“Can it really be God?” “It’s probably just me being legalistic again.” “I mean, aren’t there verses in the Bible about not creating extra rules?”

Underneath all my wrestling was a sinful heart attitude – “I don’t care what you say, God. This is my hair, and I can do whatever I want with it.”

It showed me where my values lay. My best friend’s opinion mattered more to me than God’s.

Even though it was only days after having a great encounter with the Holy Spirit, I didn’t immediately stop. While my heart said, “Even if this isn’t God, it’s better safe than sorry,” the fool in me said, “There is no God” (Psalm 14:1).

That’s scary.

2. Embracing being cool destroys my love of God.

“Do not love the world nor the things in the world. If anyone loves the world, the love of the Father is not in him. For all that is in the world, the lust of the flesh and the lust of the eyes and the boastful pride of life, is not from the Father, but is from the world” (1 John 2:15-16).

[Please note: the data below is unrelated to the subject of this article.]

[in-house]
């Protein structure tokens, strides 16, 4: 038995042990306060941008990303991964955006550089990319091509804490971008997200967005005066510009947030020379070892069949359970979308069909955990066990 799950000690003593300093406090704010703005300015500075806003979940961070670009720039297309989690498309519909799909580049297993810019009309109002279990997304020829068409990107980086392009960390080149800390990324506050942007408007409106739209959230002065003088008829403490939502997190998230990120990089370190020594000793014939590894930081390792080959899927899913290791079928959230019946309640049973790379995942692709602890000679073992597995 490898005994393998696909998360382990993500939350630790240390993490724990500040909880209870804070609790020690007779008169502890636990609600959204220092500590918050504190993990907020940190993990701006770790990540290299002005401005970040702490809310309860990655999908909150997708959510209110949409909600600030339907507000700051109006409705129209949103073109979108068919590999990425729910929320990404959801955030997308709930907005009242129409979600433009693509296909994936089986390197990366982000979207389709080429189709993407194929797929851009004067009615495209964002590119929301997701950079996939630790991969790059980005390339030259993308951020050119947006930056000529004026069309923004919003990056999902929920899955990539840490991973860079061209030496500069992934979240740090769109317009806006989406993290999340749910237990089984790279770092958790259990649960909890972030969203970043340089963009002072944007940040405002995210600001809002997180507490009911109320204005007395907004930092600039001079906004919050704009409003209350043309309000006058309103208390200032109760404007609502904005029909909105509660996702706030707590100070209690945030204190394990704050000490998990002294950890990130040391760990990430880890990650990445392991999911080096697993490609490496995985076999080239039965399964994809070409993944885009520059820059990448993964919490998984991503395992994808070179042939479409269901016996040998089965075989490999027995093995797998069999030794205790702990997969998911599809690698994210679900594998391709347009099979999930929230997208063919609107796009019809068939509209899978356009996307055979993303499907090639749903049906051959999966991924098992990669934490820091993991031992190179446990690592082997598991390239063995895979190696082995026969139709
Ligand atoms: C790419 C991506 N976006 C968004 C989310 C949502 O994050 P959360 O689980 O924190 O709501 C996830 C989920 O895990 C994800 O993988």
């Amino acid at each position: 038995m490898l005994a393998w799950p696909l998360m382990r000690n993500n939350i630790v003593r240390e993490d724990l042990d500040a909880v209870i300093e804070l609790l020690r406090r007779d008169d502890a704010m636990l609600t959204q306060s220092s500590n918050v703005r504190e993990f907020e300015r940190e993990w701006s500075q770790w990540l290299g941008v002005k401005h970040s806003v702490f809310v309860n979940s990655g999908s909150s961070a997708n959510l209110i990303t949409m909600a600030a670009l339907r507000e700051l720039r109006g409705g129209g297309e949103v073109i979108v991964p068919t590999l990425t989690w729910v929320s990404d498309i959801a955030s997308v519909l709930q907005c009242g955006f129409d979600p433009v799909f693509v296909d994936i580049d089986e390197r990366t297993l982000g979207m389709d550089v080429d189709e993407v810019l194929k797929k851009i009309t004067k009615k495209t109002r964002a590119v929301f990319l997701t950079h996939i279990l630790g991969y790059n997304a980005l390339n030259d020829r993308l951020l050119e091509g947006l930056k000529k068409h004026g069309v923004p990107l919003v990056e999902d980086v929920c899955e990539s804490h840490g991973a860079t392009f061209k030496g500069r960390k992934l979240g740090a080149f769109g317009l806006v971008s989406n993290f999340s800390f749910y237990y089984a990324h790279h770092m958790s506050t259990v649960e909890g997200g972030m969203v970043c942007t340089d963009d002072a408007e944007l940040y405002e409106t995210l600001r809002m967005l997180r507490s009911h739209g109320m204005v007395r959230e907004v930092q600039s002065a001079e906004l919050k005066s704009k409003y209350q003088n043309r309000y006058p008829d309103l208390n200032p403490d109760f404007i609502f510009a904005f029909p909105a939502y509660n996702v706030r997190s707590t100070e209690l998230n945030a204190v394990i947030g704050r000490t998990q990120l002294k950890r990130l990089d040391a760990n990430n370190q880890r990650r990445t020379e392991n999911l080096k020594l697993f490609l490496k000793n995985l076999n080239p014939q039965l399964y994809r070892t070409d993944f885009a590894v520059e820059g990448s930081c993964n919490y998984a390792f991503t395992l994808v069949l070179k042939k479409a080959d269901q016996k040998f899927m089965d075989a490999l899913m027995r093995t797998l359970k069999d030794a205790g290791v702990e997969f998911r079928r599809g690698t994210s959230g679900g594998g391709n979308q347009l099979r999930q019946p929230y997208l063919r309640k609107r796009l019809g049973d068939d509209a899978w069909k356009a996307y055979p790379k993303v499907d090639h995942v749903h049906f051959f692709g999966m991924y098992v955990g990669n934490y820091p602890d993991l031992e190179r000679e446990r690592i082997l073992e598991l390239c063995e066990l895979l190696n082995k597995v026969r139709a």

When I stare at myself in the mirror wearing cool clothes and a cowlick and singing Pharrell’s “Happy,” it makes me, well, happy.

That’s embarrassing to read on a computer screen in a post I know will be read by complete strangers, and even more embarrassing since I want to share this with my friends.

But I don’t think I’m the only vain person reading my article.

Maybe I am. But I’ll say this anyway. Falling in love with the world and myself is always detrimental.

Days after my encounter with the Holy Spirit, I was again arguing with myself about my hair. I liked it. And guess what? After spending five minutes staring at it, I was happy.

And I had been dealing with a lot of depression. Looking at myself made me happy – the times I wasn’t texting my friend at the same time and wondering how he’d react if I died.